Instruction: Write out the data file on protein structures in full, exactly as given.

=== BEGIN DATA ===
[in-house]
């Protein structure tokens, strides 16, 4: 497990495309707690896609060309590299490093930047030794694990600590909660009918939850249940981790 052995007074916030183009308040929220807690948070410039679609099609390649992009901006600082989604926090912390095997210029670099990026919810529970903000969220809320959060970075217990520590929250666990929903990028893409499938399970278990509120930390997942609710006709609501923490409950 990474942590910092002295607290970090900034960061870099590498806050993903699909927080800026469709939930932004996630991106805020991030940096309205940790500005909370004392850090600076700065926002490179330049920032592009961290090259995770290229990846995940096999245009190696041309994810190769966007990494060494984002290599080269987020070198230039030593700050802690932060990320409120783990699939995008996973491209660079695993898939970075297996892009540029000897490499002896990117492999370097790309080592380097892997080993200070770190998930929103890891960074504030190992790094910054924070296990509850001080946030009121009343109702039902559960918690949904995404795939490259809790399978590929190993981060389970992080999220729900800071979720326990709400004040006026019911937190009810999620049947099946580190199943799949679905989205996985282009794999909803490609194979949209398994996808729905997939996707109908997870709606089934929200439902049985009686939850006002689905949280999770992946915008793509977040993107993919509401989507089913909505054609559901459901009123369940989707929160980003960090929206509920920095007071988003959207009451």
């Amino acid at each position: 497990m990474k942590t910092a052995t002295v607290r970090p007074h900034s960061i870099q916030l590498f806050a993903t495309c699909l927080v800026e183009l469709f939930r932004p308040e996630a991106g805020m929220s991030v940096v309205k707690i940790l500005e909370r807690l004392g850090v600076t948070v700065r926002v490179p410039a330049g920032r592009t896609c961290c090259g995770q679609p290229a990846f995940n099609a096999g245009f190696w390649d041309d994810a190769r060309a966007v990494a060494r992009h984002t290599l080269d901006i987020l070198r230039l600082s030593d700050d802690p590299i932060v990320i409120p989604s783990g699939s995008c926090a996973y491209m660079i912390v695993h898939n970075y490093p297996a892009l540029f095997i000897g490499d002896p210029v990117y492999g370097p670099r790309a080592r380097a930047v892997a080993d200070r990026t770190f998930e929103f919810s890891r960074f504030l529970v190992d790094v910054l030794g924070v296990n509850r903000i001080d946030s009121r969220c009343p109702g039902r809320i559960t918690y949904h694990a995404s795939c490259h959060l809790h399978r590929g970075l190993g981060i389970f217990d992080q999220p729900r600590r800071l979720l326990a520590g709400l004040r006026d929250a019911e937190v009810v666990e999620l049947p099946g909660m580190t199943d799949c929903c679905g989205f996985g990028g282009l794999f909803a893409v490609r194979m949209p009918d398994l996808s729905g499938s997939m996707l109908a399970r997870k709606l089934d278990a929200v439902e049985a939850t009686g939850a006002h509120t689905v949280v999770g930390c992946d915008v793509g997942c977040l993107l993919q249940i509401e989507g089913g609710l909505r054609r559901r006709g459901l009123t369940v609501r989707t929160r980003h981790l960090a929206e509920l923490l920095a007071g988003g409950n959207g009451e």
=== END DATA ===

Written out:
[in-house]
């Protein structure tokens, strides 16, 4: 497990495309707690896609060309590299490093930047030794694990600590909660009918939850249940981790 052995007074916030183009308040929220807690948070410039679609099609390649992009901006600082989604926090912390095997210029670099990026919810529970903000969220809320959060970075217990520590929250666990929903990028893409499938399970278990509120930390997942609710006709609501923490409950 990474942590910092002295607290970090900034960061870099590498806050993903699909927080800026469709939930932004996630991106805020991030940096309205940790500005909370004392850090600076700065926002490179330049920032592009961290090259995770290229990846995940096999245009190696041309994810190769966007990494060494984002290599080269987020070198230039030593700050802690932060990320409120783990699939995008996973491209660079695993898939970075297996892009540029000897490499002896990117492999370097790309080592380097892997080993200070770190998930929103890891960074504030190992790094910054924070296990509850001080946030009121009343109702039902559960918690949904995404795939490259809790399978590929190993981060389970992080999220729900800071979720326990709400004040006026019911937190009810999620049947099946580190199943799949679905989205996985282009794999909803490609194979949209398994996808729905997939996707109908997870709606089934929200439902049985009686939850006002689905949280999770992946915008793509977040993107993919509401989507089913909505054609559901459901009123369940989707929160980003960090929206509920920095007071988003959207009451």
């Amino acid at each position: 497990m990474k942590t910092a052995t002295v607290r970090p007074h900034s960061i870099q916030l590498f806050a993903t495309c699909l927080v800026e183009l469709f939930r932004p308040e996630a991106g805020m929220s991030v940096v309205k707690i940790l500005e909370r807690l004392g850090v600076t948070v700065r926002v490179p410039a330049g920032r592009t896609c961290c090259g995770q679609p290229a990846f995940n099609a096999g245009f190696w390649d041309d994810a190769r060309a966007v990494a060494r992009h984002t290599l080269d901006i987020l070198r230039l600082s030593d700050d802690p590299i932060v990320i409120p989604s783990g699939s995008c926090a996973y491209m660079i912390v695993h898939n970075y490093p297996a892009l540029f095997i000897g490499d002896p210029v990117y492999g370097p670099r790309a080592r380097a930047v892997a080993d200070r990026t770190f998930e929103f919810s890891r960074f504030l529970v190992d790094v910054l030794g924070v296990n509850r903000i001080d946030s009121r969220c009343p109702g039902r809320i559960t918690y949904h694990a995404s795939c490259h959060l809790h399978r590929g970075l190993g981060i389970f217990d992080q999220p729900r600590r800071l979720l326990a520590g709400l004040r006026d929250a019911e937190v009810v666990e999620l049947p099946g909660m580190t199943d799949c929903c679905g989205f996985g990028g282009l794999f909803a893409v490609r194979m949209p009918d398994l996808s729905g499938s997939m996707l109908a399970r997870k709606l089934d278990a929200v439902e049985a939850t009686g939850a006002h509120t689905v949280v999770g930390c992946d915008v793509g997942c977040l993107l993919q249940i509401e989507g089913g609710l909505r054609r559901r006709g459901l009123t369940v609501r989707t929160r980003h981790l960090a929206e509920l923490l920095a007071g988003g409950n959207g009451e």